As an incoming LGS freshman I was astounded by how many cultures, religions, and world issues that I had blindly ignored during my formative years. Now through LGS, I realize that there are many issues and dilemmas that can be solved by education. For instance, I was not aware of the water crisis that our planet has been experiencing. That is why I decided to start the Water Initiative named H20: Go Blue! to better educate everyone on Adelphi’s campus about the water crisis.
Some of the facts that made me start this initiative are the following:
- Out of the 6 billion people on earth, 1.1 billion people do not have access to safe clean drinking water.
- The average American uses 150 gallons of water a day, in other countries people cannot find five.
- The water industry is estimated to be 400 billion global industry, just behind both oil and electricity.
- These are few examples of how we have been treating our “blue gold”, to change these statistics for the positive side and one that made me start the H20: Go Blue! initiative is the fact that:
- The cost per person per year having 10 liters of safe drinking water everyday is only $2.
As part of the initiative, I plan to raise awareness about the water crisis and participate in the Food and Water Watch’s Take Back the Tap! Campaign. Other activities and events associated with water will include attending the Water Fest held on October 12 in Battery Park and hosting a panel discussion on water issues in the spring semester.
Written by John Campana
Water Fest Reflections
Trip to Water Fest
On Sunday, October 12, a few members of LGS attended Water Fest at Battery Park in the city. I chose to attend this event because I am interested in the water crisis that is happening in the world. I think it is interesting that for so long people have avoided drinking tap water because they thought that it was bad for them, while all along it is really bottled water that is bad. When we arrived at Battery Park, we were warmly welcomed by volunteers working at the event (one of them was the speaker from our seminar class).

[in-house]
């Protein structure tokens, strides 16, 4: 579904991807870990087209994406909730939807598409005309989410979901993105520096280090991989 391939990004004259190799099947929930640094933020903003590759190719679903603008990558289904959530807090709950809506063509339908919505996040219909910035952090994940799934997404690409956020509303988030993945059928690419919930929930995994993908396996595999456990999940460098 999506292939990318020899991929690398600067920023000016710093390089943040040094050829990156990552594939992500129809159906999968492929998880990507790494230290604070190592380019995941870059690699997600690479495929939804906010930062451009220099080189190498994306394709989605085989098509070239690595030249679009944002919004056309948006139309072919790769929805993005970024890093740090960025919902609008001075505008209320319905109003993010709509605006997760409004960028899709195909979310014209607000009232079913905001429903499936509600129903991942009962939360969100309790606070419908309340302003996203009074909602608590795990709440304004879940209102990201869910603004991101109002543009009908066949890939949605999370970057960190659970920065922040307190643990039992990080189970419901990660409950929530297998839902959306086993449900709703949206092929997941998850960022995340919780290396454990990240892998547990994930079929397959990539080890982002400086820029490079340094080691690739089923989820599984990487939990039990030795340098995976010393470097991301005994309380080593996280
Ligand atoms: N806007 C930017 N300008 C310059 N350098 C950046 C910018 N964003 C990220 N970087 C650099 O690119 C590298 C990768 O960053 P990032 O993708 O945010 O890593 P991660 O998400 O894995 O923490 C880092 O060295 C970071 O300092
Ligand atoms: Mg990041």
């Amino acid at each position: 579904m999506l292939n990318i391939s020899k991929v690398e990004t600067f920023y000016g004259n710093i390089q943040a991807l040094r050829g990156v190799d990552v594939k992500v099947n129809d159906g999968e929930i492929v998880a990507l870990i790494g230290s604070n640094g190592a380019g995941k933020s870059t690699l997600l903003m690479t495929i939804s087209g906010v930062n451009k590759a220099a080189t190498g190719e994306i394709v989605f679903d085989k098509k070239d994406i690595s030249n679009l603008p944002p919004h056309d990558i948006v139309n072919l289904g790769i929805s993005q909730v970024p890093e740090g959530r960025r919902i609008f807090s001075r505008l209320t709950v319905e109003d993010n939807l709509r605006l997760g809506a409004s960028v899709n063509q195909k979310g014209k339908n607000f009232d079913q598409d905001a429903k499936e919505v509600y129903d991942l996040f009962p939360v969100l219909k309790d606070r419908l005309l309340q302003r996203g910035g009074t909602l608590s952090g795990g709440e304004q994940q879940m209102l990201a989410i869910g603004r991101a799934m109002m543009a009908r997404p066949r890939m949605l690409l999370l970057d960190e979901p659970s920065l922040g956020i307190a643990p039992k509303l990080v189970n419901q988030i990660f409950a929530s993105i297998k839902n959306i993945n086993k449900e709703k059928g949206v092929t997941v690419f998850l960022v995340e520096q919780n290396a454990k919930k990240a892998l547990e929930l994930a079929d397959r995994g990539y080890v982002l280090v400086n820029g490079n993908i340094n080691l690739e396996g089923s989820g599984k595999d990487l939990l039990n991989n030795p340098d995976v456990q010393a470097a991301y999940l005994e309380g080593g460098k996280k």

The event took place right on the water; it was interesting to see that the location of the event paralleled what the event was about. There were tents set up, live music, and food. At one of the tents, there was free water--free TAP water that is. At the same tent, they sold reusable water bottles to encourage people to stop drinking out of the plastic disposable ones (a couple LGS members bought them). At another tent, they had a taste test set up where people tried to decide which cup they were drinking had tap water and which one had bottled water. At another tent, there was information about the Drop Summit (some LGS members signed up to receive more information about it). The program, Water Fest, was all about “Taking Back the Tap.” We all received stickers that are blue and white and say “Take Back the Tap!”
Overall, the event was really informative; the only problem that I saw was that there was not enough advertisement for it. We almost got lost on the way there because the first sign we saw for Water Fest was at the actual event--I wish more people had known about it.
Written by Shea Butler
Edited by Yoko Liriano
On October 12, 2008, several Levermore Global Scholars attended the Water Fest, which was held at North Cove Marina, Battery Park. The reason for the trip was to better understand the various myths and misguided information on bottled water, as well as to support Take Back the Tap! This day was dedicated to water and the many activities associated with water such as paddle boating, to kayaking in the east river. This was in association with LGS Freshman John Campana’s initiative named H20: Go Blue!
Water Fest was carried out by many non-profit organizations, such as Food and Water Watch and Riverkeeper, dedicated to our precious, limited water resource. These organizations raise awareness about the vast dangers of bottled water and the misconceptions formed in the United States because of the extensively advertised “purity” of bottled water. This event was extremely educational and enjoyable! Those who attended received free lunch and enjoyed live music.
As far as activities are concerned, the most interesting tent at Water Fest was that of Food and Water Watch because it carried out the famous “Water Test.” The goal of this test was to illustrate that it is ridiculous to think that the purity of water is derived from its taste. As part of the test, test takers are given three small cups of water, one from a bottle, and the last two from tap. The cups are mixed in no particular order and then given to test takers to drink and assess. What we found is that most people could not tell which water came from a bottle, and which came from tap.
Overall, the Water Fest was very well structured and highly informative about all aspects of the “water wall.” We also learned about how other countries, such as Australia, have already reached their water walls, and were shocked to find out that the United States of America is only twenty years away from the water wall. This is definitely the issue of our generation.
Written by John Campana
Edited by Yana Kusayeva